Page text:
“The Martian”: My One Nitpick

In advance –  I’m assuming you both read the book and saw the movie. If you’re interested in doing either and haven’t yet, do so before you read this post, because I’m discussing the ending.

Let me get everything I loved about the movie out of the way first:

  • The casting was absolutely, dead-on flawless. I wouldn’t change a single actor or actress, the movie had exactly the right people playing exactly the right roles.
  • I was very, very true to the book – if you like the book, you WILL like the movie. Simple as that.
  • It was very funny – I’m happy to report that the book’s sense of humor translated well to the screen.
  • The movie actually improved on the book in one important way: Watney showed a wider range of emotion. This is somewhat defensible in the book because we’re supposedly reading his log journal at the end of each sol, and the one section of the book where Mark switched to an audio log (after the airlock blow-out) is also the section where Mark conveys the most raw emotion. So I suppose it makes sense. But Damon conveys a real sense of despair at times, and this is something the book is missing. Kudos to the director and to Damon for bringing in that element.
  • The two major action set-pieces, the dust storm that strands Mark and the rescue operation at the end, are brilliantly executed. They’re really tense, white knuckle scenes.

Some cool scenes from the book were taken out, which is too bad, but I suppose necessary to fit the book to movie length. I do, however, have one nitpick, and it’s from the rescue operation at the end:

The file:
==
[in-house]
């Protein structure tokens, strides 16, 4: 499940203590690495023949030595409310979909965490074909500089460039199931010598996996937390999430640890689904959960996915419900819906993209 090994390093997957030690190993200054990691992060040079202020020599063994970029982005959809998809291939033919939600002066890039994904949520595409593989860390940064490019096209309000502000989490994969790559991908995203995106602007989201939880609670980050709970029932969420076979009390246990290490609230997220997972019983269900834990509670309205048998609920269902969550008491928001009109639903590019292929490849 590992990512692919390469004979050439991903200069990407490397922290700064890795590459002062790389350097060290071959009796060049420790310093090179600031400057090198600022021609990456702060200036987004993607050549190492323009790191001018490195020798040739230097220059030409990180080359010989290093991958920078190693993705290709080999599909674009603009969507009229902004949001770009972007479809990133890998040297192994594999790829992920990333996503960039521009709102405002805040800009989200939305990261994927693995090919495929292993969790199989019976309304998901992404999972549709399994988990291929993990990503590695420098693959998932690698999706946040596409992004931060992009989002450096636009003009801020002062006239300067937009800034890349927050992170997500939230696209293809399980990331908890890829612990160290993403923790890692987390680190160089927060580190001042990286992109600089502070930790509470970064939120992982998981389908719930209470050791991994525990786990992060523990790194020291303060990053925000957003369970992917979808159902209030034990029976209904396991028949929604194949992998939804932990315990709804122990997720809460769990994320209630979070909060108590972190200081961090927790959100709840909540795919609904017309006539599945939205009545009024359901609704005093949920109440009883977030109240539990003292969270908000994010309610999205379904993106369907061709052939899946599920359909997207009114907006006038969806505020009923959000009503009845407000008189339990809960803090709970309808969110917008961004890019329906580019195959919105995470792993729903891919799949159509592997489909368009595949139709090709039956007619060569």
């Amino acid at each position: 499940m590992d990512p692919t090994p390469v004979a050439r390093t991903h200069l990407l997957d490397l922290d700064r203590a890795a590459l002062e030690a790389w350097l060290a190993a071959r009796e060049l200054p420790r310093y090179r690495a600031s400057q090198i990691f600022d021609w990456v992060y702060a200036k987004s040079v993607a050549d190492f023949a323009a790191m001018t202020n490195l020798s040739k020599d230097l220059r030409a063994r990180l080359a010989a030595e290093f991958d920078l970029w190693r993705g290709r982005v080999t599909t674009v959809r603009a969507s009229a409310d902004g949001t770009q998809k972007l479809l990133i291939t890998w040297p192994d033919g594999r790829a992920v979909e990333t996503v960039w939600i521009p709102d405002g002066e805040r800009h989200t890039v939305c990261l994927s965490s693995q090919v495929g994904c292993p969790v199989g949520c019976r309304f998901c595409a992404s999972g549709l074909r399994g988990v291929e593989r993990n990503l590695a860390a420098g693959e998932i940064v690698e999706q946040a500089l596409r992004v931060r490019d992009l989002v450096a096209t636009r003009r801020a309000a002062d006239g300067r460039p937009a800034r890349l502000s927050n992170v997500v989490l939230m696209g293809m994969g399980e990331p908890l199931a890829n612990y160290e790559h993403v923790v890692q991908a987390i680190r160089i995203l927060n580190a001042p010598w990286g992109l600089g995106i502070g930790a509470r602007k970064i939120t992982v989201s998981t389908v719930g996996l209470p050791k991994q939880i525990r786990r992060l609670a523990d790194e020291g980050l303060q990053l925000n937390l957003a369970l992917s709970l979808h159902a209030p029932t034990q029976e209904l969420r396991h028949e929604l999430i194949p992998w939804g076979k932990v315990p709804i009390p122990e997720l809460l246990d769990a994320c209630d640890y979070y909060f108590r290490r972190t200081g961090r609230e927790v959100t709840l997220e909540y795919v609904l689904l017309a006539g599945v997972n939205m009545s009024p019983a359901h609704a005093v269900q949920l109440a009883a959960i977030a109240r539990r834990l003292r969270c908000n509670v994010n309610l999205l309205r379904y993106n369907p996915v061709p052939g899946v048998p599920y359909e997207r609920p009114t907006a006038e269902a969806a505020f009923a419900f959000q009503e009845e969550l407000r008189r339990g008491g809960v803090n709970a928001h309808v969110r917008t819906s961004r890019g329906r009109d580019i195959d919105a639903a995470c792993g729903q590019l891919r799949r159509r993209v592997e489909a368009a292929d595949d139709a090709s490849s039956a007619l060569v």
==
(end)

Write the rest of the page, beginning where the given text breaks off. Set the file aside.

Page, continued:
The plan, in both the movie and the book, is for Beck to go out on a tether and grab Watney so he can be reeled back into the Hermes by Johannsen (actually, in the book Beck might be replaced with Martinez and Johannsen with Vogel, unless I’m misremembering, but whatever).

In both book and movie the Hermes crew attempts a cowboy rescue by blowing out the airlock to create thrust, slowing down the ship and giving Mark a chance to grab onto the crew member on the tether. Well and good. The movie goes a little more Hollywood by having Mark still be stuck slightly too far out of reach, forcing him to tear open his suit to create thrust and fly in range of the Hermes tether. This, I have no problem with. It was very well done.

Here is my nitpick: In the book Beck (or Martinez, whatever) is the guy who goes out to grab Watney. This is also the plan in the movie. So why, in the movie, does Lewis change her mind at the last minute and go out instead?

Nothing about the plan changed: The way they got to this point was a little more dramatic than anticipated, but it was still supposed to be Beck’s job to grab Mark. This is what they discussed, and what the crew had been preparing for the entire time they carried out the rescue plan. There was no good reason Beck couldn’t have gone out.

And Lewis had her own job! She was the leader; she wasn’t expendable. It was her job to coordinate things and to make decisions. For her to let her emotions (guilt, fear) influence her decision-making abilities was poor leadership. Weir obviously knew this, which is why he didn’t make Lewis go out on the tether. Everybody had a specific task.

This isn’t a very big deal. It didn’t even ruin the scene for me. It’s a great, well-executed scene. I just wish, in this one instance, they didn’t decide to take unnecessary liberties with the book. It made the rescue scene just a little more distracting to me.

All of that said, that’s honestly the most damning criticism I can come up with. If that’s the worst thing somebody can say about your movie, you know you’ve done something right, and they did. This movie is great – wholeheartedly recommended.